Location: Roseau, Dominica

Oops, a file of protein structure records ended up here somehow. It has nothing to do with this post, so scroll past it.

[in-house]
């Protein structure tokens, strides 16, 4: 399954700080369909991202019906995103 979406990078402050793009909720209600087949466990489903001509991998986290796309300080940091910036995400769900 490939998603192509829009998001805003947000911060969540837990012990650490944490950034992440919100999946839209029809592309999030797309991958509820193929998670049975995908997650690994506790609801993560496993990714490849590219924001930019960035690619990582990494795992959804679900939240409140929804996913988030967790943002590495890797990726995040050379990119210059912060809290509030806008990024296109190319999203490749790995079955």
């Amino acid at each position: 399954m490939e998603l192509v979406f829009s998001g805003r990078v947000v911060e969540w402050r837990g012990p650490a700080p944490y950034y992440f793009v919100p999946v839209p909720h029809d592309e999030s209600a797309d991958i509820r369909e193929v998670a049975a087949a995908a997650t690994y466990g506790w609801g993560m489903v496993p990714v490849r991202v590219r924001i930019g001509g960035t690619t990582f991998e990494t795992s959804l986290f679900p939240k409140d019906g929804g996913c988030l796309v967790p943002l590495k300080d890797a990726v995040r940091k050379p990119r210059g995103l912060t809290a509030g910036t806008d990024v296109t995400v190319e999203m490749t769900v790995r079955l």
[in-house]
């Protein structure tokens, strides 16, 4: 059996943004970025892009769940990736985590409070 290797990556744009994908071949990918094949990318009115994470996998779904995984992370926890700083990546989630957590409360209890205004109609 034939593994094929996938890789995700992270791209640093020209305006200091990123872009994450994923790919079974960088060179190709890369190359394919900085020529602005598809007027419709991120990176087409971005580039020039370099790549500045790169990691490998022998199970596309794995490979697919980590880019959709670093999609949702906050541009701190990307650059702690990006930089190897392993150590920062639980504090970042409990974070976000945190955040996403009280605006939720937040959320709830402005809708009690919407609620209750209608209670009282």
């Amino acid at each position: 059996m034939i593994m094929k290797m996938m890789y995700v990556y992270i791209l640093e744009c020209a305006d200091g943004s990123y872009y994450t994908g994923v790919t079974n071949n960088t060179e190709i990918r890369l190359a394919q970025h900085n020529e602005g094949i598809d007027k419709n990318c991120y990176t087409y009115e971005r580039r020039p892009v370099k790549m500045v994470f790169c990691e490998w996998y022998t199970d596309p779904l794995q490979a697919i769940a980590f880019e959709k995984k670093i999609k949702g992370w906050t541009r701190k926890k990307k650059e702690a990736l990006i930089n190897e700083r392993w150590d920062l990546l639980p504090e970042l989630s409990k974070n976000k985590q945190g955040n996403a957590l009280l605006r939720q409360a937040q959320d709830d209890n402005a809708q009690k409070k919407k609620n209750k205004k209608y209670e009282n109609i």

6:45 wake-up this morning quickly rolled into a grab-and-go breakfast, and before you knew it, lunches were packed, dinghies hit the water, and shuttled us ashore. A short van ride brought us to the trailhead. The trail to the boiling lake shot up and down the mountainous terrain. A light drizzle fell from the grey skies and dripped off the broad tropical foliage and the brim of my hat. At the peak, our heads stuck above the clouds where there was nothing else except a blanket of white. We continued down towards the valley where we could see the telltale sign of steam rising and disappearing into the clouds. The brilliant greenery started to fade and transformed into an otherworldly Martian terrain as we reached the sulfurous springs. Flowing creeks of murky grey water welled from bubbling steaming cracks and gushed around yellow and orange boulders of sulfurous crystals. We followed the creek and scrambled down boulders and muddy slopes. Over a rocky knoll, a large swath of steam floated skyward. As we crept to the edge of the cliff, behind the swirling vapor, you could make out the lake steadily bubbling away like a giant cauldron. As we waited for the rest of the group to join us, we threw rocks, built rock cairns, ate our sandwiches, and wished we brought our teabags. After the group caught up, we turned around and hiked back with our thighs feeling a little sore and legs a little shaky. Back at the trailhead, we hopped in the freshwater reservoir and swam through a deep gorge that cuts through steeply curved rock faces and leads to a pouring waterfall. Seeing how nature has recovered from the tragic hurricane feels like a fresh breath of relief.